Will the Minister acknowledge also that the phrase "sex offender" goes rather wider of the issue than is desirable? After all, some sexual offences relate to consensual acts in which there are no victims and for which the kind of register and increased parole and notification arrangements would not be appropriate.
Baroness Blatch: My Lords, I welcome the noble Lord's support. It would be a happy coincidence if all parties could come together in relation to these measures. I am sorry that the noble Lord feels unable to support automatic life sentences for serious sex offenders because the whole point of automatic life sentences is not to make them serve a great deal longer in prison. It makes two provisions which are very important: first, there is a full risk assessment before any offender is allowed to be released into the community; and secondly, if an offender displays a pattern of behaviour which gives cause for concern, he can be returned to prison. But the judges will determine the tariff for such sentences and there will be proper risk assessment.
The noble Lord made another important point which we shall discuss in more detail when it comes before the House. Arrangements will be made so that if there are exceptional mitigating circumstances, the automatic life sentence may be set aside by the judge.
Lord Stewartby: My Lords, will my noble friend assure the House that the Government recognise that in those matters, the overriding priority is the protection of the public rather than the freedom of the offender?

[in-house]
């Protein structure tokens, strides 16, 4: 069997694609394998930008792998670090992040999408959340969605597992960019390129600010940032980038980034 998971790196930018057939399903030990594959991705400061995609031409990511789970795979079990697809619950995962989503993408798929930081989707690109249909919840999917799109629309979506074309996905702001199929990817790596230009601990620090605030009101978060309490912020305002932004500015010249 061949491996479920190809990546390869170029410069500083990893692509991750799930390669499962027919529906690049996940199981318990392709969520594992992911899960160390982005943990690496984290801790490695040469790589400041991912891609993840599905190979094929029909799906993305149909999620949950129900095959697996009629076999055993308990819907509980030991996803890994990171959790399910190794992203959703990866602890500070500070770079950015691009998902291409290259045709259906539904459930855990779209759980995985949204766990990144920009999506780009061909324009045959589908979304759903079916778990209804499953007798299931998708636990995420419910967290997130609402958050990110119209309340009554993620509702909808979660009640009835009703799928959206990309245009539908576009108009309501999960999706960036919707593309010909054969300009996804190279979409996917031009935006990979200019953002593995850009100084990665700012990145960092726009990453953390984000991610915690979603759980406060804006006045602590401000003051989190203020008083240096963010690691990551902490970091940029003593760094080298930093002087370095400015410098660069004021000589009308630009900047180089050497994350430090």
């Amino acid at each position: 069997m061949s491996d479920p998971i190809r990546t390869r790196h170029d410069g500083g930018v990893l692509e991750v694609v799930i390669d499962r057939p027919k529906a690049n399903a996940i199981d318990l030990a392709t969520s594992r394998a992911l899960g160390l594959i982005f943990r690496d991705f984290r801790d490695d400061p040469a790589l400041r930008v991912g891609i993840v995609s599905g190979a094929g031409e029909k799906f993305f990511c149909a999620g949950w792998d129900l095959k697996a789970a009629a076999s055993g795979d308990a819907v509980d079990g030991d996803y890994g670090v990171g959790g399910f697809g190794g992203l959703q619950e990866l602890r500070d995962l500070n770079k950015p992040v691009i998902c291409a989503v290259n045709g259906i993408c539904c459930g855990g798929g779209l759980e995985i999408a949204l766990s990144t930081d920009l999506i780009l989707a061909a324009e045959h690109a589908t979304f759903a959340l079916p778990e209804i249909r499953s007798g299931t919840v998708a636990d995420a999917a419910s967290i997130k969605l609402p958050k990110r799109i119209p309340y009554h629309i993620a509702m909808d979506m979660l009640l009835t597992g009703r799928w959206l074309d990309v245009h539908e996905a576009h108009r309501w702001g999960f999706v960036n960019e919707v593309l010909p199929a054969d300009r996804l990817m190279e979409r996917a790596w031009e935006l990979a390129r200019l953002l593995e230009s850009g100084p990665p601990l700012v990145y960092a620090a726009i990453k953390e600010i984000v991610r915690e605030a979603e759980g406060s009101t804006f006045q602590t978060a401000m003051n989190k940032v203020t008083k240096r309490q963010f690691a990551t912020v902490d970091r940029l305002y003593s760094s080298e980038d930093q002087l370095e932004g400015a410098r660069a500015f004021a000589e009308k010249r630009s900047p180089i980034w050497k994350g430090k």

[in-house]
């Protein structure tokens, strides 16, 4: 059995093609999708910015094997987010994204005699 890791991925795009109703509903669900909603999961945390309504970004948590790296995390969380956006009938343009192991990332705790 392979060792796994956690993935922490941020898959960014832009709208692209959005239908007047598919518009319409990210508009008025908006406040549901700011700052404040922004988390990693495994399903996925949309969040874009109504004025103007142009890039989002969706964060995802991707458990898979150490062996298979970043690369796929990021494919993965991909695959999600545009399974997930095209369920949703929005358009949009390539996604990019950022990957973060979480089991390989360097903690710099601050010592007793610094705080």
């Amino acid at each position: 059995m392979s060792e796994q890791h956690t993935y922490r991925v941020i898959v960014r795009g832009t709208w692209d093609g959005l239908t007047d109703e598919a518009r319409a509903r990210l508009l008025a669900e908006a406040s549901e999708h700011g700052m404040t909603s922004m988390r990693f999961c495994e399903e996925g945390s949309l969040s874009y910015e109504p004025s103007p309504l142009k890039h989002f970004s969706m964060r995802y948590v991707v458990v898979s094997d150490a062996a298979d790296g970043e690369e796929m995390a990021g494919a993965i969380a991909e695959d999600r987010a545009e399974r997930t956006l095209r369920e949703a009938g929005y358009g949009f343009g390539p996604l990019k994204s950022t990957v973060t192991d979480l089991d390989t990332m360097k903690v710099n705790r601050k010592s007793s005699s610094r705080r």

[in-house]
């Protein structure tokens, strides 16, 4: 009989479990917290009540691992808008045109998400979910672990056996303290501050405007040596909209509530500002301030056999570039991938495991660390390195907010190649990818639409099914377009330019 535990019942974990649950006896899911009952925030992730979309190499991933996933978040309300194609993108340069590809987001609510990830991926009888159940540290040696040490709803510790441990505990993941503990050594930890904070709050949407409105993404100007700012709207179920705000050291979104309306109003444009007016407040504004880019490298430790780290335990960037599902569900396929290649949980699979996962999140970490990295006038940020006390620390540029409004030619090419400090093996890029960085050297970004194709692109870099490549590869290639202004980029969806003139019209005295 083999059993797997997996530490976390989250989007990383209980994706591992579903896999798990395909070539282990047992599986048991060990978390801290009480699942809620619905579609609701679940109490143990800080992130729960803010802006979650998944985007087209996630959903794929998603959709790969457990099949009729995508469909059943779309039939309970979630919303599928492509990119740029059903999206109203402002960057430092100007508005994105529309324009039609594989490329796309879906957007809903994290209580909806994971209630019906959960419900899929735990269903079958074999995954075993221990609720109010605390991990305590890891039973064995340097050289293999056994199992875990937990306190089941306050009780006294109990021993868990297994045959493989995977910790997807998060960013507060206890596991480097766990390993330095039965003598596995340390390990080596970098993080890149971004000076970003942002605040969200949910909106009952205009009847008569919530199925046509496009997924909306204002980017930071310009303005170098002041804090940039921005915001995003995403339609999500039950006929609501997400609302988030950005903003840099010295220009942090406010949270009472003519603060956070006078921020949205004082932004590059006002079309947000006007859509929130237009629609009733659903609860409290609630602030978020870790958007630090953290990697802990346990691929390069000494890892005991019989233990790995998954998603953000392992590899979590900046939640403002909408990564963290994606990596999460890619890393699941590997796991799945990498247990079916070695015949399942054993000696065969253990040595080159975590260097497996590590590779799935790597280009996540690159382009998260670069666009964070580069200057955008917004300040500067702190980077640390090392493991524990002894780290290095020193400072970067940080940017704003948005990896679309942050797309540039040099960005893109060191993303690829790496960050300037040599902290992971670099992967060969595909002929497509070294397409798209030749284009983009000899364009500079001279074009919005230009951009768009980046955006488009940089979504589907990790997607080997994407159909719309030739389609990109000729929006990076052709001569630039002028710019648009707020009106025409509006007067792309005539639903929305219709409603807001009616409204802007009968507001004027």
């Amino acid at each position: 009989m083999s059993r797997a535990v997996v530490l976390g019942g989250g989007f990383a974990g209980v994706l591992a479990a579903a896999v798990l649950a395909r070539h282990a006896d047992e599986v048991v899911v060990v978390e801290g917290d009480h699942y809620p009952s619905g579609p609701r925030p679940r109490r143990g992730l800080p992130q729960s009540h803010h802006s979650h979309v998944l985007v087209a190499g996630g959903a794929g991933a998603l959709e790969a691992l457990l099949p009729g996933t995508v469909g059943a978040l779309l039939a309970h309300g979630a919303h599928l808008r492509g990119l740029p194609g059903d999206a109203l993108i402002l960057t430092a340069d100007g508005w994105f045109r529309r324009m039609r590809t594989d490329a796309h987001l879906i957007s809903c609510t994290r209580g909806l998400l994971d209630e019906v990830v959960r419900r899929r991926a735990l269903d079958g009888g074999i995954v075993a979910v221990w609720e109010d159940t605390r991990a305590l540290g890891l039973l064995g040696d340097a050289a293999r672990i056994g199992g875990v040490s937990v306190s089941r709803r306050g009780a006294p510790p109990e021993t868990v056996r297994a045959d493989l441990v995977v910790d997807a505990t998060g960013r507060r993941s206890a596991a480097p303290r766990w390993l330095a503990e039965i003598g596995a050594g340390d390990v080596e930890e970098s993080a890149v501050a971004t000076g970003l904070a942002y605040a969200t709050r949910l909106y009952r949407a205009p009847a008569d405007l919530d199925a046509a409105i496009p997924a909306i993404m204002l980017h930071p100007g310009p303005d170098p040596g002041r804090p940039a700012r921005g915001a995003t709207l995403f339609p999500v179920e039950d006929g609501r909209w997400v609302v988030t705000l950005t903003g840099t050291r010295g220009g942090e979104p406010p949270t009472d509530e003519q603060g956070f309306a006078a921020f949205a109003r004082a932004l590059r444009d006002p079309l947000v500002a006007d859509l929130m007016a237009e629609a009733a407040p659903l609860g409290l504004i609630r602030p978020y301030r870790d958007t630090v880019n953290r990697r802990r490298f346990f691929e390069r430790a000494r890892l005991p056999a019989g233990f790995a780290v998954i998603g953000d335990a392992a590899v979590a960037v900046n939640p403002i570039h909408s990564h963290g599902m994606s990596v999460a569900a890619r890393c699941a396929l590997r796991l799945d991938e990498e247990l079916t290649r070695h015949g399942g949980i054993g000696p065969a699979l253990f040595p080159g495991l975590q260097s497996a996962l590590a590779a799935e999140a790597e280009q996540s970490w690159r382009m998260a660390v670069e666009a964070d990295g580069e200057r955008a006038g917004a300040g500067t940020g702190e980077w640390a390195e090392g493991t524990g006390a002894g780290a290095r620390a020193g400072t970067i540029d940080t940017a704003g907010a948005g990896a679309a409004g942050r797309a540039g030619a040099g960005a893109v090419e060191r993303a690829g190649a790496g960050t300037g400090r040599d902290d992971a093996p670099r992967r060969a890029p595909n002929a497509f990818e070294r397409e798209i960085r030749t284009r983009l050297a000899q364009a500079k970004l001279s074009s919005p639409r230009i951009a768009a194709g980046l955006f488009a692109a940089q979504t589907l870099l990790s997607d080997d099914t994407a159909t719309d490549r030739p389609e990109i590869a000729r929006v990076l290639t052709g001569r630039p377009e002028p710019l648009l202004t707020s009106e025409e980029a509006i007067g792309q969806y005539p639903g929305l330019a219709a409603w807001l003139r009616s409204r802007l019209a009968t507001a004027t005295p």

Perhaps I may return to the noble Lord, Lord McIntosh, who is looking very unhappy. I referred to automatic life sentences and I believe that the noble Lord may have been referring to other offences which concern consensual behaviour. Offenders who have committed sexual offences will be subject to extended supervision which, again, will be determined by a judge.
The Earl of Longford: My Lords, I hope that the noble Baroness will agree that it is still the Government's policy that offenders, both adult and juveniles, are still human beings. The policy of any government should be aimed at rehabilitation.
Baroness Blatch: My Lords, perhaps I may say with some deference to the noble Earl that the people who are on the receiving end of those awful crimes are also human beings and it is their protection with which we are concerned.
Baroness Blatch: My Lords, if this measure is passed by Parliament, that would be a matter for the courts. However, perhaps I may give one example. If there was consensual sex between two male people, one of whom was a 13 year-old boy and one an adult male, that would be a sexual offence. I believe that extended supervision would be appropriate in those circumstances.
Lord Dean of Beswick: My Lords, does not the case of the offender who has absconded while on some kind of remedial exercise, and who was responsible for the death of two innocent infants, require individual examination to ascertain what has gone wrong?
Baroness Blatch: My Lords, any escape into the community which causes anxiety is a reason for us to look at why and how it happened and to do all that we can to ensure that it does not happen again.